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Identify the 2D Shape From a Description

In this worksheet, we will read a description and work out which 2D shape is being described.

'Identify the 2D Shape From a Description' worksheet

Key stage:  KS 1

Year:  Year 2 Maths worksheets

Curriculum topic:   Geometry: Properties of Shapes

Curriculum subtopic:   Identify 2D Shapes

Difficulty level:  

Worksheet Overview

In this activity, we will be identifying 2D shapes from a description. 

First of all, let's remind ourselves of the 2D shapes. 


There is a square

A square has four sides and four corners. 




We will also be using lines of symmetry to describe a shape. 


A line of symmetry is when each side is the same -  it matches either side of the line.

If we folded the shape along the line of symmetry the folded shape would be the same size. 


If this M was folded along the line of symmetry it would all match up. 




Here are the lines of symmetry on a square:


 lines of symmetry on a square 


A rectangle is similar to a square because it also has four corners and four sides. 


However, on a rectangle, the sides are not all the same. 

The opposite sides are the same length, but the sides touching are different:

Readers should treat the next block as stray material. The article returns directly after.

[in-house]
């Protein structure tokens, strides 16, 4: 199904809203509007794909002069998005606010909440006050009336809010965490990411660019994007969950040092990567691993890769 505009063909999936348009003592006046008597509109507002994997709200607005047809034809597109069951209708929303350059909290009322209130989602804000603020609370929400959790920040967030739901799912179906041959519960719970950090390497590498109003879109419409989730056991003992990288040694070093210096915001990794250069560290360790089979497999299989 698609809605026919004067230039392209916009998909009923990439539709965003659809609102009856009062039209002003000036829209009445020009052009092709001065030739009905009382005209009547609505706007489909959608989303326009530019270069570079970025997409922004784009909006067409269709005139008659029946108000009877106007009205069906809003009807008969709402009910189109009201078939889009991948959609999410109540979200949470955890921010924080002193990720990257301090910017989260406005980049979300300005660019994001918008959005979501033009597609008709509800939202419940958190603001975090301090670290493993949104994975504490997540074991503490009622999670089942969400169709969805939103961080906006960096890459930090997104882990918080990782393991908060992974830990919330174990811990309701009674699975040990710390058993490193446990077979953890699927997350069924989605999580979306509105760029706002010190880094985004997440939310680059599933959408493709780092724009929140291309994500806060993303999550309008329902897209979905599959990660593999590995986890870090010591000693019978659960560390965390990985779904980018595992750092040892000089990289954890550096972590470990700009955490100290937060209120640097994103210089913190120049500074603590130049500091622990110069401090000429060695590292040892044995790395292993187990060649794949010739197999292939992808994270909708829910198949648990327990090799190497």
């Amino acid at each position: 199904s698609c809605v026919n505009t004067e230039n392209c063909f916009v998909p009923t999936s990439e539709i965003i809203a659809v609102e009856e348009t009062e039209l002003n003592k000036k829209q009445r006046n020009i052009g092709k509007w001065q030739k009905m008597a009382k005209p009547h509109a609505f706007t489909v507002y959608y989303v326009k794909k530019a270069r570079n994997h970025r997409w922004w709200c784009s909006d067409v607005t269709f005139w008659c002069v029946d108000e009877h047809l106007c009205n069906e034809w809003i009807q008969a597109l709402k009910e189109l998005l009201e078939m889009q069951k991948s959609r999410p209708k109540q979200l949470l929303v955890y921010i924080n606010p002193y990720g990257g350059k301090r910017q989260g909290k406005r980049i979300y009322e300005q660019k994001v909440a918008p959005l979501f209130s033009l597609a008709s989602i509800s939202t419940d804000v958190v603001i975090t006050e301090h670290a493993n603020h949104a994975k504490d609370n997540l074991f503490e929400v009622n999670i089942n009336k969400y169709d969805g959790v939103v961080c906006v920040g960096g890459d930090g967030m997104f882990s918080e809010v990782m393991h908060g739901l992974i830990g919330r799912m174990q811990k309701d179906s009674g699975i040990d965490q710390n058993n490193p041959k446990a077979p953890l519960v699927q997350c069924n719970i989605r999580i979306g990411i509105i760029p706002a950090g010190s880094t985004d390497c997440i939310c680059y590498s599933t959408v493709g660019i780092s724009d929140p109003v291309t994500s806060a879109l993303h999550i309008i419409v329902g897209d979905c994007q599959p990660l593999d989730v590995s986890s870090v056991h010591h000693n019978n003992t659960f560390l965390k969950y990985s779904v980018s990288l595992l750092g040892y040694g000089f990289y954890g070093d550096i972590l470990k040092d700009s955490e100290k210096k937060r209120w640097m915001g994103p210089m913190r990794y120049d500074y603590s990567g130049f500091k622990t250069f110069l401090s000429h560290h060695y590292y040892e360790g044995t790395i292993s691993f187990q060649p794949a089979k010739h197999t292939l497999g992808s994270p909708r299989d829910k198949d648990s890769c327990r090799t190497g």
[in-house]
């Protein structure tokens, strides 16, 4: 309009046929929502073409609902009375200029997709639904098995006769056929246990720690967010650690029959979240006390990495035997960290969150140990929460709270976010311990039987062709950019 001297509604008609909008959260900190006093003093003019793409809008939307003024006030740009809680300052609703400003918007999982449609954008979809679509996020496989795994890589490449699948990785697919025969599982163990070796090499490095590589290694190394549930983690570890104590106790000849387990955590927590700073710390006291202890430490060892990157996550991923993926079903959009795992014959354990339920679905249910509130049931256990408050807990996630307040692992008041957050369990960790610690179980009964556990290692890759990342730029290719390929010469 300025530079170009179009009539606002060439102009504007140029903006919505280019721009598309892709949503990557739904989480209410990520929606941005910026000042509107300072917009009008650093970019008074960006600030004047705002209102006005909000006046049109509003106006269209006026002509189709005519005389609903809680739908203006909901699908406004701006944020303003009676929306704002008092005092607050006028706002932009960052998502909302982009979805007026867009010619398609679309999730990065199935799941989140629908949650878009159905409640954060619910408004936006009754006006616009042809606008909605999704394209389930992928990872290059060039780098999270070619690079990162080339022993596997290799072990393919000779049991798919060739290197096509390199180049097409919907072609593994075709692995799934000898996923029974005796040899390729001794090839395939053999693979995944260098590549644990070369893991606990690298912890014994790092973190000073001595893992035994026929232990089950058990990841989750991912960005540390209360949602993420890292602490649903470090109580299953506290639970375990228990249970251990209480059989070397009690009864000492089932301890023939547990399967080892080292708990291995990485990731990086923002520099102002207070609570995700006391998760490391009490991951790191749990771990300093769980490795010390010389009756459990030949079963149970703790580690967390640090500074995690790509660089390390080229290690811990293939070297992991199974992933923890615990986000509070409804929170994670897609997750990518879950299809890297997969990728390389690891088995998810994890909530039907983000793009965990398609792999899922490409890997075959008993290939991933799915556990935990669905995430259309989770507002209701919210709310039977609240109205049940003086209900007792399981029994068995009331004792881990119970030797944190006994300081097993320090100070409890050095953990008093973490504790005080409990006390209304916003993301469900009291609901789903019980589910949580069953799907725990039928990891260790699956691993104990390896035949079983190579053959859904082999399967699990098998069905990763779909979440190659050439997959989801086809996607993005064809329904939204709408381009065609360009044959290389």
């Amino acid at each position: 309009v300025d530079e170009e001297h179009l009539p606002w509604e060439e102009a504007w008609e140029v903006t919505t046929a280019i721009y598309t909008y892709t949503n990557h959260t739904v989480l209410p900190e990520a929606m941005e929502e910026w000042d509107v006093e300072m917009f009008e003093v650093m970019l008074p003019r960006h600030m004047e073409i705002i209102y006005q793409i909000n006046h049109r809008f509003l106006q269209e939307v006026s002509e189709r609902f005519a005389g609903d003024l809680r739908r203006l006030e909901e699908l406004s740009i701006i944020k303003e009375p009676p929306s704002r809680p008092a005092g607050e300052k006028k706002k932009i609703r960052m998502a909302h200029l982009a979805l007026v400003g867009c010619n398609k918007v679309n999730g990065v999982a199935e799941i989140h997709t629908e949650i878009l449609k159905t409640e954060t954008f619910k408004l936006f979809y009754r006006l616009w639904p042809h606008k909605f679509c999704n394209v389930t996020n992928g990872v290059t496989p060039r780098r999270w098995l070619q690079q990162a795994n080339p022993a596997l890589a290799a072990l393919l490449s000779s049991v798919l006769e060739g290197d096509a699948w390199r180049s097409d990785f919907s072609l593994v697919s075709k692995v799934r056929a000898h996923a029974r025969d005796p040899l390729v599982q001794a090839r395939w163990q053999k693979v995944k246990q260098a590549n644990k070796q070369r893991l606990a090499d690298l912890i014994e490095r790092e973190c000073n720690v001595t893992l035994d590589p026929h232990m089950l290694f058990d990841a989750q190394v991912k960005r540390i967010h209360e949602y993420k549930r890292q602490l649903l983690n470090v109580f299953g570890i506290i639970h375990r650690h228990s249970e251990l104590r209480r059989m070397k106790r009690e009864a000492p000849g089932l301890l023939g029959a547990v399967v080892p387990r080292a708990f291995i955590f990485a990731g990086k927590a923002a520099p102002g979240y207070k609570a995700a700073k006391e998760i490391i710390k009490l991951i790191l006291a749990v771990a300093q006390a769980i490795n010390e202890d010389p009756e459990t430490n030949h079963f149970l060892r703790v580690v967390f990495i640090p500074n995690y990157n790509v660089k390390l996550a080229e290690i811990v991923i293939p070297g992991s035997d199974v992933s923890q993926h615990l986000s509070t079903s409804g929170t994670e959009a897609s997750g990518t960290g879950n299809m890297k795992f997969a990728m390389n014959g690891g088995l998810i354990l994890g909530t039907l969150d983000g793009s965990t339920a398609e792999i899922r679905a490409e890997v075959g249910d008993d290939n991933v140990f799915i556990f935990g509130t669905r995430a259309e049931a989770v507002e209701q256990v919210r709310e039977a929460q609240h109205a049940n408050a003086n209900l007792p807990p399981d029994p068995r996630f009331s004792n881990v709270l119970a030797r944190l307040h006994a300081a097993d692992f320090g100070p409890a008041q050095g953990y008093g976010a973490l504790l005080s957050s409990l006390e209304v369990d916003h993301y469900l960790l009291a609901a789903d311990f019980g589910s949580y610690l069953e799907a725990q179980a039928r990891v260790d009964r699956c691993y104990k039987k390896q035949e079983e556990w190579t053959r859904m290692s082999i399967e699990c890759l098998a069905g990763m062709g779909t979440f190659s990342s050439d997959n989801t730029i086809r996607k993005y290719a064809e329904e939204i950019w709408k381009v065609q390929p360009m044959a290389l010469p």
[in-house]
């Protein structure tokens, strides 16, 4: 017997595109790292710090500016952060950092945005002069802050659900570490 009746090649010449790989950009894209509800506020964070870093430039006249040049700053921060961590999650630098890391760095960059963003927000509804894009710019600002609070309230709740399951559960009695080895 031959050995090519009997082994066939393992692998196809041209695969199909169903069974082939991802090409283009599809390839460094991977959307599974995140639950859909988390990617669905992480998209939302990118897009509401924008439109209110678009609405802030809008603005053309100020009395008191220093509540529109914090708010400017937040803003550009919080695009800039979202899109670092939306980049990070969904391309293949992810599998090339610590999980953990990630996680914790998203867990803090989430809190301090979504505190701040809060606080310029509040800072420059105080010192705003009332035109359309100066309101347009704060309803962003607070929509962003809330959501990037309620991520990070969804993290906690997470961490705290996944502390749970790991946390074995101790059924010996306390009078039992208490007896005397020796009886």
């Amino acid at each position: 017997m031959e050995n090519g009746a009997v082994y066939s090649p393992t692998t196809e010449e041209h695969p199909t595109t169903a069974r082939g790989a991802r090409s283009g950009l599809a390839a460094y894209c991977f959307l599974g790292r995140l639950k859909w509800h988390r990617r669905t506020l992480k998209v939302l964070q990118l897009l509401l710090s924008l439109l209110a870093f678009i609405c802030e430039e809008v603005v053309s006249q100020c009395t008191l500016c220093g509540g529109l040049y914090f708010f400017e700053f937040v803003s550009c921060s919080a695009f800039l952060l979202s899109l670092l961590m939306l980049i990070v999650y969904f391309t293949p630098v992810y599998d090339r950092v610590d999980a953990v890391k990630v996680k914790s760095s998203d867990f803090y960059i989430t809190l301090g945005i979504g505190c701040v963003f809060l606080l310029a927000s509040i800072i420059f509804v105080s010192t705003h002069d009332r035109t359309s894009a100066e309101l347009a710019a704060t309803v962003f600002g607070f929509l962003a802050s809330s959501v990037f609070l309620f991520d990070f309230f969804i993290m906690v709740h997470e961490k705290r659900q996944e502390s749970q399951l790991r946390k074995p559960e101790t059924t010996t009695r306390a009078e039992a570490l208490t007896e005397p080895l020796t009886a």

Here are the lines of symmetry on a rectangle - there are only two:




Then we have a circle which has just one, round side. 




A circle has an infinite number of symmetry lines and that means never ending! Wherever you draw a straight line from one side to another through the centre of the circle, it will be symmetrical. 


Here's an oval, which also has just one, round side. It is a bit like a stretched-out circle. 




An oval can have two lines of symmetry like this:   




Next, we have a triangle. A triangle has three sides and three corners. 

Some triangles will have a line of symmetry and some will not - it depends whether or not they are equal. 


This triangle will have a line of symmetry down the middle:


  triangle with line of symmetry 


We also have a kite, which is a kite shape! It has four sides and looks like this:




Let's have a look at the lines of symmetry on a kite:




There is just one line of symmetry on a kite. 


Then we have our shapes with lots of sides!


We have a pentagon which has five sides and five lines of symmetry.




The lines of symmetry are from each corner straight, across to the other side. 


Then, we have the hexagon which has six sides and six lines of symmetry. 




Last but not least, we have an octagon. This has eight sides and eight lines of symmetry. 




Now that we've been through all the shapes, let's have a look at an example question. 



This shape has four sides. 

All the sides are equal. 

What shape is it?



Ok, which shapes have four sides? 

A square, a rectangle, and a kite. 


Which of these shapes has all sides that are the same length? 

It is a square. 

A rectangle and a kite have lines of a different length - look back at the pictures we have here to check. 


Shall we have a go at some questions now?

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